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Can High Turnover Improve Returns?

By Louis Llanes | October 5, 2018

When a portfolio manager is trading often and turning over the portfolio many times in a year, investment returns are reduced due to costs of trading.

By Louis B Llanes, CFA CMT
Founder, Wealthnet Investments, LLC

When a portfolio manager is trading often and turning over the portfolio many times in a year, investment returns are reduced due to costs of trading.  Essentially, the common belief is that high turnover is always bad.

As with any generalization, there could be exceptions to the rule.

In this article I’ll present a study my firm did on a momentum strategy combined with a simple market timing model.  I will show a test of trading more frequently in companies with strong trend and overlaying a market trend indicator to isolate trading when the trend in the overall stock market is higher.  This will then be compared to the buy-and-hold index after commission costs.

Academic studies[i] have discussed the “momentum” anomaly for years and how trading companies with strong momentum has historically outperformed passive indexes such as the S&P 500.   The question becomes, is high turnover necessarily bad for a momentum strategy?

Filtering for Uptrends

We’re going to look at a study we did of the stocks in the S&P 500 from 1/1/1990 to 10/1/2018.   We tested a trading a strategy of buying the strongest momentum stocks only when the S&P 500 was in a quantifiable uptrend.   We are including historical constituents that could have been traded to remove survivorship bias.   We want to include all the companies that have gone out of business to ensure our results aren’t biased.
Out of these stocks, our test only buys those with the highest 12/1 momentum.   We only want to buy these stocks when the market is in an uptrend and rotate and rebalance these monthly.

How do we measure the market uptrend? It’s really simple – We have two filters that we look at. The first filter is on the S&P 500 index.  If the S&P 500 this month is greater than the average close over the last 12 months, we’ll consider that an uptrend.   The second filter is tested on each individual stock.  Each stock can only be purchased if the close is above the 12-month moving average as well.  If these filters are not true, the no more purchases are considered, and stocks are removed at the next rebalance date if they don’t qualify.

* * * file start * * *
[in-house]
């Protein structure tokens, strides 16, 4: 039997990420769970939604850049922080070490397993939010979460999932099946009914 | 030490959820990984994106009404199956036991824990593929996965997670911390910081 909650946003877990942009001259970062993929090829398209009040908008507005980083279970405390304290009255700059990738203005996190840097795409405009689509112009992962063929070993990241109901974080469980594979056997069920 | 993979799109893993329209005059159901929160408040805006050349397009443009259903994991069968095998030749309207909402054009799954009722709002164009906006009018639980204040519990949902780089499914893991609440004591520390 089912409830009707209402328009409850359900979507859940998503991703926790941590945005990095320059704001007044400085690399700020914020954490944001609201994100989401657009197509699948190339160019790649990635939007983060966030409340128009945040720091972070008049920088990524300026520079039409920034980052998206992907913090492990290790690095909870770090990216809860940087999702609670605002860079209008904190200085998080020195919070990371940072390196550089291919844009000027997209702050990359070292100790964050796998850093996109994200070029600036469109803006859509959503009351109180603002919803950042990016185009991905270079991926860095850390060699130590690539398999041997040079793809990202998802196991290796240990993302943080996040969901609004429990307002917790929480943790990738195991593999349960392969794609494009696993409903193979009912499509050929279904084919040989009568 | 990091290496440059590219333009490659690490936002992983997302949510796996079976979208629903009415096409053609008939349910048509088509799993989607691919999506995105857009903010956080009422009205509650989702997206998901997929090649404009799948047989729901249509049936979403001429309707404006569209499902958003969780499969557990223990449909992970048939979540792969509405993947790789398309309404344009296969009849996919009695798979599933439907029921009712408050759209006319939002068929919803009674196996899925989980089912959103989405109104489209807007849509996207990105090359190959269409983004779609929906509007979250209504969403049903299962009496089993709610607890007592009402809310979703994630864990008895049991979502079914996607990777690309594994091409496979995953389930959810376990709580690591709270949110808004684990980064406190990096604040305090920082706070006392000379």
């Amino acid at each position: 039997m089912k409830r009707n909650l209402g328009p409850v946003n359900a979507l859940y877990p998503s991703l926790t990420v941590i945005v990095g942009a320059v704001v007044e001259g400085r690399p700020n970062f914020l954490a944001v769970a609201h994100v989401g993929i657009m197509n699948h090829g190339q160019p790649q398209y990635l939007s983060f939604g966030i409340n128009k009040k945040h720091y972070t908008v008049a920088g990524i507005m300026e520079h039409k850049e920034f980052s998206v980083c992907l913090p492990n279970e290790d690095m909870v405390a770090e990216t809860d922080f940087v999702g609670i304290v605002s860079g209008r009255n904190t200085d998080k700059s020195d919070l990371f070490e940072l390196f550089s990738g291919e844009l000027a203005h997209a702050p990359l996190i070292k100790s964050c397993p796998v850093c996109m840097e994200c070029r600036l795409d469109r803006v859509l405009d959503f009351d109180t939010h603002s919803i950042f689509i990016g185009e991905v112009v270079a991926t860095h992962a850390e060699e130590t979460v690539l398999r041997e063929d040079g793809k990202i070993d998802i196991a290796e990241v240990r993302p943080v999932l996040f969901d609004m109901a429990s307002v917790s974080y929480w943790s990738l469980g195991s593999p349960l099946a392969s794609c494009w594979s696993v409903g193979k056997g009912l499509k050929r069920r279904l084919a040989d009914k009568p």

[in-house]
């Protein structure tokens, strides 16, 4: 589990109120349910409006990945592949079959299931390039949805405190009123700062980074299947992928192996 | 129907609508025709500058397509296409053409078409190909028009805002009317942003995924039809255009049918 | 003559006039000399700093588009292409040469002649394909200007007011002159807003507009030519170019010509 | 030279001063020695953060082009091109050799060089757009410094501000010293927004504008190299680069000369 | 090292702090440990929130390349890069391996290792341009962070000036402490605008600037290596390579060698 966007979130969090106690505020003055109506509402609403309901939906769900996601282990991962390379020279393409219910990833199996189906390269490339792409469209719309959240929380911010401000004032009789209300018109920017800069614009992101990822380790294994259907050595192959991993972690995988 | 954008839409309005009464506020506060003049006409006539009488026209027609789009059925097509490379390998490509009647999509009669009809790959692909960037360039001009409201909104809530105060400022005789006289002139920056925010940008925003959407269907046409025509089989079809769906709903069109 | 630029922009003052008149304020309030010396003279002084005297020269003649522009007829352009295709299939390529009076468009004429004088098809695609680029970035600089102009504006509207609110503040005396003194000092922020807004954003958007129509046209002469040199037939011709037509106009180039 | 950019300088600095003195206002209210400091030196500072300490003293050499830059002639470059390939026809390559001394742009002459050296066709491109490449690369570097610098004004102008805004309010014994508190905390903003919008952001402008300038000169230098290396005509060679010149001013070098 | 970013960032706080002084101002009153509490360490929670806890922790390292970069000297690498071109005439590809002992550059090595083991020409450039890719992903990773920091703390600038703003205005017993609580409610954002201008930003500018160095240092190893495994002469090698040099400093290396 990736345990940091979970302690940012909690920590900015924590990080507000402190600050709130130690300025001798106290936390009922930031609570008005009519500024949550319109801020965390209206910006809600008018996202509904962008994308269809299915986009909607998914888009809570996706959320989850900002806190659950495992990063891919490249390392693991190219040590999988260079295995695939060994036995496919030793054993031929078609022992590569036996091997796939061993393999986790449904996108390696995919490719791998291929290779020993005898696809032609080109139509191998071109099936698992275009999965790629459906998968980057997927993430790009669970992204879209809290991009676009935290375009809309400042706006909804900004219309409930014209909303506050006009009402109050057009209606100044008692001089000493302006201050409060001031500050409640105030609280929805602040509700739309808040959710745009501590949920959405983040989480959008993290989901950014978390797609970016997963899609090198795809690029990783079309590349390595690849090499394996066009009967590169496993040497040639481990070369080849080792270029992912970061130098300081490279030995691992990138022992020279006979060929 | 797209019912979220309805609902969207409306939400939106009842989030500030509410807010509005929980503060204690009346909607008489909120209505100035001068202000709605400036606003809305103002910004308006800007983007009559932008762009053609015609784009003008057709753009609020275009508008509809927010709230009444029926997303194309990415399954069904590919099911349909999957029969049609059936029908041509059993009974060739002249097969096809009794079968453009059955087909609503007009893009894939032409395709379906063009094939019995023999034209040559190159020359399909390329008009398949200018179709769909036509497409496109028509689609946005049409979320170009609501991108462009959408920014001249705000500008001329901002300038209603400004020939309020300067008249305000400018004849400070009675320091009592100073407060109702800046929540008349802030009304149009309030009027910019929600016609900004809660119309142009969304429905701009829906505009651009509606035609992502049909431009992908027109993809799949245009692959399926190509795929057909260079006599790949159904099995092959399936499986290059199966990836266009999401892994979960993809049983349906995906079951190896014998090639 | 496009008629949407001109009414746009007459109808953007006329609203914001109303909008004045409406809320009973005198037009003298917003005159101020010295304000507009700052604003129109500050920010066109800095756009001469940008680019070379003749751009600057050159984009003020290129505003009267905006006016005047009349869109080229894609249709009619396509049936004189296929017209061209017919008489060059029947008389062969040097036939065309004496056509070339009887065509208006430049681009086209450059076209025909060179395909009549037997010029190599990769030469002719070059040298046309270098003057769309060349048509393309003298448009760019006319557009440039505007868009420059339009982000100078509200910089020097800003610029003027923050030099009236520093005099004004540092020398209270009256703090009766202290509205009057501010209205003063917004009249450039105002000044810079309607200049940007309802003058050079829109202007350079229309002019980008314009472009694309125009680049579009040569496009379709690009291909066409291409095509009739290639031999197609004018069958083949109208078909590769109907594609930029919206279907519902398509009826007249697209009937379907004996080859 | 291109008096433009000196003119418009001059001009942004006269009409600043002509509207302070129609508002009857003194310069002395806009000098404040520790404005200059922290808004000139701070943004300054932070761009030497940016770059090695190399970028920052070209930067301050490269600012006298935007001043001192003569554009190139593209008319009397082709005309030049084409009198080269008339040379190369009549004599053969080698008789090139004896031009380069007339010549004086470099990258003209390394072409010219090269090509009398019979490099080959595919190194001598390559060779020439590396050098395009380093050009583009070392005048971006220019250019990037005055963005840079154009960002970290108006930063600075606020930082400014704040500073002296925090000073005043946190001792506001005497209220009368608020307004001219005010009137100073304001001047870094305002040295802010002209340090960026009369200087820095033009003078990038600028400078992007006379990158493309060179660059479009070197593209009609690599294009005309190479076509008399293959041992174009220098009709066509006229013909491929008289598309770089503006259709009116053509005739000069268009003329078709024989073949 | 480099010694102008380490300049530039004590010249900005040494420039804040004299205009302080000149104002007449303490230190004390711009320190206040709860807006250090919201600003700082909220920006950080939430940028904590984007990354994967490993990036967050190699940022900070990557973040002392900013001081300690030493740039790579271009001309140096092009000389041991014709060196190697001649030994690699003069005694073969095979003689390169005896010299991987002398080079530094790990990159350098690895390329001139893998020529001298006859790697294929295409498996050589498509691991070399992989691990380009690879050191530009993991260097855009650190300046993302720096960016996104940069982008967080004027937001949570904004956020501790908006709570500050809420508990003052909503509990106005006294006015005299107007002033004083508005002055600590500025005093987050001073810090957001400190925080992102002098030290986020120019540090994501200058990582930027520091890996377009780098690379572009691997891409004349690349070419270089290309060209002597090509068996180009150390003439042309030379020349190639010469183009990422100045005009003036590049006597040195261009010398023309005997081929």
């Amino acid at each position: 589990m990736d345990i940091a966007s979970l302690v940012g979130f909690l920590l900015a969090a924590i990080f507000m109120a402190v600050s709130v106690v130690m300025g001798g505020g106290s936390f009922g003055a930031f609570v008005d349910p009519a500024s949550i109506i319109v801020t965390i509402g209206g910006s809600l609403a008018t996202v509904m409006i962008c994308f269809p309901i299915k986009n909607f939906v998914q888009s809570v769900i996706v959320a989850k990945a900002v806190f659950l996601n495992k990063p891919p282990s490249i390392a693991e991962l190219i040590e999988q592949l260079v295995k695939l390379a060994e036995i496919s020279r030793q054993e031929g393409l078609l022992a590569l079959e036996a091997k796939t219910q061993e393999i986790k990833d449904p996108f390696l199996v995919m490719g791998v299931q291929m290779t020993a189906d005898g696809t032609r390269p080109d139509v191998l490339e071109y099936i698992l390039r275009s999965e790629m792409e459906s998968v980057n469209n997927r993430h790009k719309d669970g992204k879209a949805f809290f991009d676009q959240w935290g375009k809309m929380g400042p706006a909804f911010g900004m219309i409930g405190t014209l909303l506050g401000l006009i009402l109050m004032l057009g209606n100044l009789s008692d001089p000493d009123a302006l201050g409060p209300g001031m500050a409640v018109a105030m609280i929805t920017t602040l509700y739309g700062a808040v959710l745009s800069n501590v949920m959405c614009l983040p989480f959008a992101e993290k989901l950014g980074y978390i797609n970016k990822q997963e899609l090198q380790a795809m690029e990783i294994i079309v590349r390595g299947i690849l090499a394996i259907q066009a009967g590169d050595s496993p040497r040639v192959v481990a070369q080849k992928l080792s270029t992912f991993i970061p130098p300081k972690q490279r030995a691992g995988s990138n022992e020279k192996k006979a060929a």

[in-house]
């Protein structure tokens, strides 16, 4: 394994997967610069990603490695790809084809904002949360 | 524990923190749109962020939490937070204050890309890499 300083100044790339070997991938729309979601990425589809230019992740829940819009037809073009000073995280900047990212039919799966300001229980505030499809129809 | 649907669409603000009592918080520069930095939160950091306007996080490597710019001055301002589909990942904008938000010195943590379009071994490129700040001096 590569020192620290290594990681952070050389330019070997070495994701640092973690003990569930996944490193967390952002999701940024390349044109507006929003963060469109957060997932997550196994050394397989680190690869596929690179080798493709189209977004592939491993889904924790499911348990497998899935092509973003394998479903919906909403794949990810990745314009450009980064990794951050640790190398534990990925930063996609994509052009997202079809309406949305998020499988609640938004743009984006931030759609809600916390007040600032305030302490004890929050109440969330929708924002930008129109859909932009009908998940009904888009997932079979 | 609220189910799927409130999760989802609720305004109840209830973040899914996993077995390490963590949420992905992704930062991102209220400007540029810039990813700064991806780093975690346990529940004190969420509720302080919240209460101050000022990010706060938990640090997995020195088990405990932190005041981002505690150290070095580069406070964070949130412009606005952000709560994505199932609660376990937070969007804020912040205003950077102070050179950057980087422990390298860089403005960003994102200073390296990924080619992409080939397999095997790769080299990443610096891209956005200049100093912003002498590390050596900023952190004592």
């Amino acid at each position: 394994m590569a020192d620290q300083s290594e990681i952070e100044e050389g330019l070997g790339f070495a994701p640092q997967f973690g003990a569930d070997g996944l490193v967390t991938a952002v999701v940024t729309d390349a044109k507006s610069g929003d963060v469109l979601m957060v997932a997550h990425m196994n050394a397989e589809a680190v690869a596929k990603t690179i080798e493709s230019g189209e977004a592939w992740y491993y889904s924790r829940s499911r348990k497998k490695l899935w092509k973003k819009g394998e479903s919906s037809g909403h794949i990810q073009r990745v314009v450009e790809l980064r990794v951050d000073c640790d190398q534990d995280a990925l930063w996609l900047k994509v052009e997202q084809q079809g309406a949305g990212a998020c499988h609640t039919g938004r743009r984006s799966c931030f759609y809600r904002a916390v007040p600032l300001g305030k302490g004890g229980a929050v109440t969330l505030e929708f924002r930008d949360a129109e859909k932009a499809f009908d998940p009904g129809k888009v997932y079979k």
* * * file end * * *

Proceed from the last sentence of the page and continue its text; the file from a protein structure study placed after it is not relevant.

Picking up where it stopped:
S&P 500 Moving Average

The chart below illustrates the S&P 500 index with red arrows indicating when the market is no longer in bullish mode because the close is less than the 12-month moving average.  It's not a perfect indicator, but it provides a reasonable indication of the general direction in the market.   If the market starts heading lower, this indicator will discontinue new buying of stock. Only exits from trend conditions in the stocks will keep you long the stocks. After looking at those initial filters, we move onto the relative strength or momentum part of the back-test.

[i] Returns to Buying Winners and Selling Losers:  Implications for Stock Market Efficiency, Journal of Finance, Volume 48, Issue 1 (Mar., 1993) 65-91, Narasimhan Jegadeesh, Sheridan Titman

Two Centuries of Price Return Momentum, Financial Analyst Journal, Vol 72, NO. 5 (September/October 2016), Christopher Geczy, Mikhail Samonov

Dissecting Anomalies, The Journal of Finance, Vol LXIII, NO. 4 August 2008, Eugene F. Fama and Kenneth R. French

 

12-1 Momentum

12-1 momentum is defined as the 12-month rate of change in price minus the one-month rate of change in price.  It is a monthly measure, so it tends to limit frequent whipsaws that can be associated with daily or weekly measurement.   In this test, we ranked the S&P 500 stocks each month by 12-1 momentum and bought the 30 highest ranked stocks and rebalanced every month.   The chart below shows an example of 12-1 momentum on Apple Inc. (AAPL).  The green histogram on the bottom of the chart plots the 12-1 momentum over time.